Bill Bodin, CTO for Kony, an enterprise app maker, explains the use case for AR in a range of industries. “In retail, we augment store shelves and products in real-time,” he says. “In maintenance, repair, and many industrial applications, we create informational overlays on mechanical or electrical equipment, putting key instrumentation metrics directly in the hands of the people servicing the area. For airports, we create virtual displays, personalized to the traveller. In banks, we use augmented reality to direct customers to key service areas and dynamically show the names and speciality areas of the branch staff. For those that service banking equipment, such as ATMs, we provide views of internal peripheral failures and deliver secure repair references tailored precisely to the problem.”
Gartner has predicted AR will outpace VR for business use. “The technology will evolve from pilot projects with modest growth to sustainable business models, market maturity and global availability,” the firm says. “The technology shipping in 2020 will be markedly different than anything available today.”
Internet of Things
A recent report by CompTIA has found that IoT devices are aiding organisations to reduce costs and improve efficiencies.
“From gathering new data to automation of infrastructure,” the CompTIA study reports, “companies are finding many benefits from adding connectivity and intelligence to physical infrastructure.”
Rowan Trollop, senior vice president of IoT at Cisco, notes increases of IoT in smart factories, tying together devices, sensors and other assets. “Early adopters are already seeing big reductions, in equipment downtime … process waste, and energy consumption in factories.”
Increasing the adoption of IoT will present security threats and the need for manufacturers to work with IT groups to identify the potential risks and provide wide-ranging protection, Trollop continued Escalating risks mean that manufacturing — an industry generally slow to implement security measures — has to be more expeditious about taking action.”
Voice control and virtual assistants
Analysts and various experts are saying that in 2018, it will be a year where natural language processing improves substantially and takes hold within companies, a trend that will continue as workers who grew up with voice control integrated with cloud computing enter the workforce.
“Voice-activated assistants have already begun permeating the business setting, but it’s still early days in terms of tapping into and unlocking the power of what this technology can fully do,” says Christian Pedersen, chief product officer of S/4HANA Cloud at SAP. “We’re starting to see examples of both the demand and need for these technologies with the announcement of Alexa for Business late last year and the voice assistant takeover we saw at CES. To power today’s evolving business setting, we need to propel these businesses with trainable digital assistant technologies that are smart, predictive, have the capability to learn, and can quickly adapt to the new and changing environment.”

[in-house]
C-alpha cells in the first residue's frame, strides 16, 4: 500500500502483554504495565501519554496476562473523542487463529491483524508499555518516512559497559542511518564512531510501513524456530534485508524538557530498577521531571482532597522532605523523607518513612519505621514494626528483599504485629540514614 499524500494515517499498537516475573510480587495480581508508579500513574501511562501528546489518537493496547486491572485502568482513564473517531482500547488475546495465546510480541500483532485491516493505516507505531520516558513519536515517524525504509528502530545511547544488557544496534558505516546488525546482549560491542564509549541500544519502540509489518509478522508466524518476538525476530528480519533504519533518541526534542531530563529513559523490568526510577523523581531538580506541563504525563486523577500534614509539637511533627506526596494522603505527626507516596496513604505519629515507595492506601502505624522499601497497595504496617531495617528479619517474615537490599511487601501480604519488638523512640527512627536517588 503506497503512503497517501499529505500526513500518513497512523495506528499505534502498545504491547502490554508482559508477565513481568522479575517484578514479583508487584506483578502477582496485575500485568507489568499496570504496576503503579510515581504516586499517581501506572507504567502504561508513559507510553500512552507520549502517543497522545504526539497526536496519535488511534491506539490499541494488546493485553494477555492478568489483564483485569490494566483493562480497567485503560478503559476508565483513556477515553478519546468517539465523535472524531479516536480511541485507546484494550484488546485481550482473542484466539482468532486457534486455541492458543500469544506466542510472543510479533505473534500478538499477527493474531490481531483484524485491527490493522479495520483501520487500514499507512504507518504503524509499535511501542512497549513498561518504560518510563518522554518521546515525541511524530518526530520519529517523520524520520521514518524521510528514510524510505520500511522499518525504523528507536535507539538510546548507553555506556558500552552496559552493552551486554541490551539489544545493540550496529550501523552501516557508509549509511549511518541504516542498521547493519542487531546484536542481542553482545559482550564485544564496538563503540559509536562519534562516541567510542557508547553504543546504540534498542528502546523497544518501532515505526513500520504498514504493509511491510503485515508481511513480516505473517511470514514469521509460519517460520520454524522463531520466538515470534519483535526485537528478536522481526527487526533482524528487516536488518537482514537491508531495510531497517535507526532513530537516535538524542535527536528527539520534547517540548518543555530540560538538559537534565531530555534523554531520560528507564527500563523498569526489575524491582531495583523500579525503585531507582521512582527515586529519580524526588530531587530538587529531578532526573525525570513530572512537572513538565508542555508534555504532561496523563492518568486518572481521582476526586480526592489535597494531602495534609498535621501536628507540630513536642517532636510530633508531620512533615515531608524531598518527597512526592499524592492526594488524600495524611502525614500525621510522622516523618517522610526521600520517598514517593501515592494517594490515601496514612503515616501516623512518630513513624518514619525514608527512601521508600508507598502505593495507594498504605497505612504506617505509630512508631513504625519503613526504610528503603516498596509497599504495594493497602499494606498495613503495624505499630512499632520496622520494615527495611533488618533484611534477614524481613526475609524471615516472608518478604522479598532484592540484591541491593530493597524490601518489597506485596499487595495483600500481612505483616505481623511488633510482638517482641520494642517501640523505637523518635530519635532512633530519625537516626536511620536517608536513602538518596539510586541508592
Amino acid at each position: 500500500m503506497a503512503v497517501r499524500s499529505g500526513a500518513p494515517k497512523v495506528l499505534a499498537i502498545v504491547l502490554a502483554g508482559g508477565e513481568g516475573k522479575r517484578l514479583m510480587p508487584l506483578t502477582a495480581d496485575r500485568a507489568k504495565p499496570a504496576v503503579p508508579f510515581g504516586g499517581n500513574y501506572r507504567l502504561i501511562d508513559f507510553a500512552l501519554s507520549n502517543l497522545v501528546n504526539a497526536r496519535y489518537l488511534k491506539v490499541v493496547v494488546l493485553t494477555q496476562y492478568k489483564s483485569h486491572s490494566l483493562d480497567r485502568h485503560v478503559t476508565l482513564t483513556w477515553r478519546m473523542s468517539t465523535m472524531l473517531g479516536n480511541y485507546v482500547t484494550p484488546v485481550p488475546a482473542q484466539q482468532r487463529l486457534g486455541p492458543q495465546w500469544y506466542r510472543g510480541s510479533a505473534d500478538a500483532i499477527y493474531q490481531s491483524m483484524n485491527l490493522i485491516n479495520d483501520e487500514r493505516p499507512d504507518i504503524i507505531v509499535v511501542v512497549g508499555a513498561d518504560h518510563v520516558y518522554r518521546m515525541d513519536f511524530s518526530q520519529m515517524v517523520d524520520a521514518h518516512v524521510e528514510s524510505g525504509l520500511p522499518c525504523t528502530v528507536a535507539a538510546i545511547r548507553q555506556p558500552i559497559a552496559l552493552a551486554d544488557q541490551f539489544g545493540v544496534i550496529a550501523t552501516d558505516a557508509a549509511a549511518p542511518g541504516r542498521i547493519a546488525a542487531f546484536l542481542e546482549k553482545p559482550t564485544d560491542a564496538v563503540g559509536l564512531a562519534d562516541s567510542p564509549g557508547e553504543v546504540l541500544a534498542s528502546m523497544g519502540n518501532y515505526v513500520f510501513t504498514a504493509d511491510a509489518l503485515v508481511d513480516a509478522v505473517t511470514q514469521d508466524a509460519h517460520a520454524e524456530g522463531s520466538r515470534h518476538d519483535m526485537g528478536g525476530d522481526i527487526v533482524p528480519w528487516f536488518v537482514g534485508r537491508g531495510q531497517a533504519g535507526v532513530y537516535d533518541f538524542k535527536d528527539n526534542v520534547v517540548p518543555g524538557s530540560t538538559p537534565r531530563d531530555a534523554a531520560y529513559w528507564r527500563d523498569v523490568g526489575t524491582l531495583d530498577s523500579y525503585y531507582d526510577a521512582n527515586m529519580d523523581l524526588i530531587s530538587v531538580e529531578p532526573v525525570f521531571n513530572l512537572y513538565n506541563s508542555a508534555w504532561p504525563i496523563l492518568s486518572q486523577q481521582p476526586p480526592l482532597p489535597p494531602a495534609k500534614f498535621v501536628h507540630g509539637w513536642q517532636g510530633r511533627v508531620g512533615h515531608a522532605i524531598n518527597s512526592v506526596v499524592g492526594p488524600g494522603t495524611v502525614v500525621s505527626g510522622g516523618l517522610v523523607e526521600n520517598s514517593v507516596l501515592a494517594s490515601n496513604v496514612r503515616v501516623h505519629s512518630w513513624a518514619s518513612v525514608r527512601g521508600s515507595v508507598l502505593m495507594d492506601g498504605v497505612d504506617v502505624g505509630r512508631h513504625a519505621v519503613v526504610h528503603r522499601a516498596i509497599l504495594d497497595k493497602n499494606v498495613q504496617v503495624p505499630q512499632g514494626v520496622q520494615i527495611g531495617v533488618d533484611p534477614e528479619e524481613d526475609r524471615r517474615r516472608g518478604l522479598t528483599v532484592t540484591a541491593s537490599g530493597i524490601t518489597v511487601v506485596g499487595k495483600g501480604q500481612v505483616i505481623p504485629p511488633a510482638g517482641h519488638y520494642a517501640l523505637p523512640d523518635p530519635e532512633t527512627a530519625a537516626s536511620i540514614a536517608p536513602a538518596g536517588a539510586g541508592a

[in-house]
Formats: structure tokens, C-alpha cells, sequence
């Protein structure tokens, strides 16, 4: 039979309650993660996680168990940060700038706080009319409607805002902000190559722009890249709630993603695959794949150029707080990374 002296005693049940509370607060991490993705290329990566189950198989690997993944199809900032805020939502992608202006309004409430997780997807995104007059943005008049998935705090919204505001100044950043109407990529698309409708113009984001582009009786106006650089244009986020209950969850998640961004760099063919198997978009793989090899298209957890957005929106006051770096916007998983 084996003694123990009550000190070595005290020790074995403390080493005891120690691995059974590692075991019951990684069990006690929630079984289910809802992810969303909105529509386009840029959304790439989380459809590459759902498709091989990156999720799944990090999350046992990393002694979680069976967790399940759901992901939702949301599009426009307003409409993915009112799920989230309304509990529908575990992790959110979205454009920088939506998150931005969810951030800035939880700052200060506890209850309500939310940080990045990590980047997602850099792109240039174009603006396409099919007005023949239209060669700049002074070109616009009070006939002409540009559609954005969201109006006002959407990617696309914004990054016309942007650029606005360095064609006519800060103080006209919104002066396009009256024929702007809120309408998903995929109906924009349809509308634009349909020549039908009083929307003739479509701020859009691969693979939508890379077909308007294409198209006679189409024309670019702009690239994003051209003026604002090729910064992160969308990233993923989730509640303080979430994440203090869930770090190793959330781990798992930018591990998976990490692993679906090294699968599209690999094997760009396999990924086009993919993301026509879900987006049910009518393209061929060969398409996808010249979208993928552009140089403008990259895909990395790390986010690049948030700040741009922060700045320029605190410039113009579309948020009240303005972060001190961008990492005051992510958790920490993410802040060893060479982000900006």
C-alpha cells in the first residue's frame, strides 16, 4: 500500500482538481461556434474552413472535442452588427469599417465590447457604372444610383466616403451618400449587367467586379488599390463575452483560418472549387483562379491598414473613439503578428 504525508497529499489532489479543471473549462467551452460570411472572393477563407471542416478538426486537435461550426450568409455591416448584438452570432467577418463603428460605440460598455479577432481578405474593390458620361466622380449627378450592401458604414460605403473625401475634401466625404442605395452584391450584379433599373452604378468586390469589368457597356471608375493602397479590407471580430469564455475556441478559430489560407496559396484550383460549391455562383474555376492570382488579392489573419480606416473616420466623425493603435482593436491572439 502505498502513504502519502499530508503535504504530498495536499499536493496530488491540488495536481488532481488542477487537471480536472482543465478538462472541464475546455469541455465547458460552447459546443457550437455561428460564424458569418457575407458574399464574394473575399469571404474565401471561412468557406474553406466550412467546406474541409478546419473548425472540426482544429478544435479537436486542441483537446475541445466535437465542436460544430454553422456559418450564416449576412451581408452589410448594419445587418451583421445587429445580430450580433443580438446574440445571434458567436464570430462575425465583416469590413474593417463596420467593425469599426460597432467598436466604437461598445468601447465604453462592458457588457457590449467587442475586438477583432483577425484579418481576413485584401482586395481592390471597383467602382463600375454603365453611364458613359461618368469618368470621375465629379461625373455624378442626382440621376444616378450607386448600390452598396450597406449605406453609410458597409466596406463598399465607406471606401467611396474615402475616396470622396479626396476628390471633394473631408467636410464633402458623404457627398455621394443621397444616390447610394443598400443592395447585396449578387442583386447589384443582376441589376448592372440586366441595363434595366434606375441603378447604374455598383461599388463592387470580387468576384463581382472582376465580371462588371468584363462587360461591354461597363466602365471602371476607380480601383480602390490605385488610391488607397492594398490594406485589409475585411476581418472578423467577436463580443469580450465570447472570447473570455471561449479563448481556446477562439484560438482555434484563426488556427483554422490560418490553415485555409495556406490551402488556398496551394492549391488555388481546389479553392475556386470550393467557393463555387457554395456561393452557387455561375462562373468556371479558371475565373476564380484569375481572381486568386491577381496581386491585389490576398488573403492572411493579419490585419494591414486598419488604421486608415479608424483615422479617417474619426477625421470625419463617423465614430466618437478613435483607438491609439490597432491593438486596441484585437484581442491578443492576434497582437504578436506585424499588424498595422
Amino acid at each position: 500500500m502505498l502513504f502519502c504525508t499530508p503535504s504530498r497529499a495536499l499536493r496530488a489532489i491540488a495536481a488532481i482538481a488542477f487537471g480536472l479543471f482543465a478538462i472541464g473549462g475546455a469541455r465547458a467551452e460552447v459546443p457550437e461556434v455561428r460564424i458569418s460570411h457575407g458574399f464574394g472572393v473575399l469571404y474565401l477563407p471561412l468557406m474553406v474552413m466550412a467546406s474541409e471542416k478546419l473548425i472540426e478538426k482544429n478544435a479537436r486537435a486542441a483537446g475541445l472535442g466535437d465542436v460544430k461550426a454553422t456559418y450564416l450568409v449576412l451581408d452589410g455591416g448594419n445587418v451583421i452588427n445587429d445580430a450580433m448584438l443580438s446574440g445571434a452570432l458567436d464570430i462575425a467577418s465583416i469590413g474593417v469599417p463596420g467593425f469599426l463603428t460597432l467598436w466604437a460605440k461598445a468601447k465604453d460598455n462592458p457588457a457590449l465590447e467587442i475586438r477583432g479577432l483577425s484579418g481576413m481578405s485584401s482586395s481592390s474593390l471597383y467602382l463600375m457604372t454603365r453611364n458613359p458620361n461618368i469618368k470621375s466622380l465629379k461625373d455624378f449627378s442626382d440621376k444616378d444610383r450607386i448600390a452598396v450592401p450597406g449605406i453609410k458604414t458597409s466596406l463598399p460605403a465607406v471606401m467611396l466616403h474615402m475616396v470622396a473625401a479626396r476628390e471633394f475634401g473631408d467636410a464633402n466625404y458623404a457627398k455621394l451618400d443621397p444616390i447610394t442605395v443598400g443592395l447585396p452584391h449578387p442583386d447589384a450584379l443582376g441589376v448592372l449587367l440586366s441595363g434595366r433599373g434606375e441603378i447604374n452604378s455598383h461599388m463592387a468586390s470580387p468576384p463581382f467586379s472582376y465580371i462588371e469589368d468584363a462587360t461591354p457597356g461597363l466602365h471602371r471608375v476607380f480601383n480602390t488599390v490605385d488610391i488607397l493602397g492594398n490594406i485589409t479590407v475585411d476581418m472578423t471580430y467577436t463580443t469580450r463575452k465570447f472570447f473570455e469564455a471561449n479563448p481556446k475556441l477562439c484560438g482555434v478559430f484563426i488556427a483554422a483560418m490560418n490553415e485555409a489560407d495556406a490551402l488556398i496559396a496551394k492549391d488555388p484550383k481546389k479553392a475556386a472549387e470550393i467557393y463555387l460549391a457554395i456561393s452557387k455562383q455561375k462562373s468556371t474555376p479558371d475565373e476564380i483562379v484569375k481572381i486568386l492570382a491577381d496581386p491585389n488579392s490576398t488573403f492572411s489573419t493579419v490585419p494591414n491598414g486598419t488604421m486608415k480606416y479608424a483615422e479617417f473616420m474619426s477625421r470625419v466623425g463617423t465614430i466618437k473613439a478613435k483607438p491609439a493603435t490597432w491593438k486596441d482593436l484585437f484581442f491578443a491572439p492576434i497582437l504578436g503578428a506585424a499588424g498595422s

But what direct effect will voice assistants have in the workplace? “In the short term, we see assistants helping increase productivity and improve work-life balance. In the longer term, we’ll see voice assistants replacing our computer screens and keyboards,” Pedersen adds.
With industry buzz vehicles and smart stores like Amazon Go, computer vision is getting serious exposure.
"The strategy of tracking customer journeys has moved from the online marketplace to physical stores,” says Eli Portnoy, CEO of research and intelligence firm Sense360. “The proliferation of cost-efficient and generally available sensors, advances in computer vision and in artificial intelligence are creating a variety of new applications. While businesses like Amazon have been monitoring and recording our shopping habits, preferences and purchases for some time now, brick and mortar is increasingly looking to do the same to remain competitive.”
Hauling freight is an area that’s ripe for integration of AI and computer vision, says Chris Nicholson, CEO of Skymind. “FedEx and other large companies have been piloting this technology, while startups such as [trucking firm] Peloton are building it from the ground up.”
Companies looking to hire engineers in the field are finding it’s a hard ticket to punch. “Computer vision is the hardest position to fill,” says Mike Grandinetti, CMO and CSO of storage firm Reduxio. “Qualified candidates command $400K salaries,” Grandinetti says, and expect a lot of freedom and, at least at startups, a lot of equity.
Artificial intelligence for services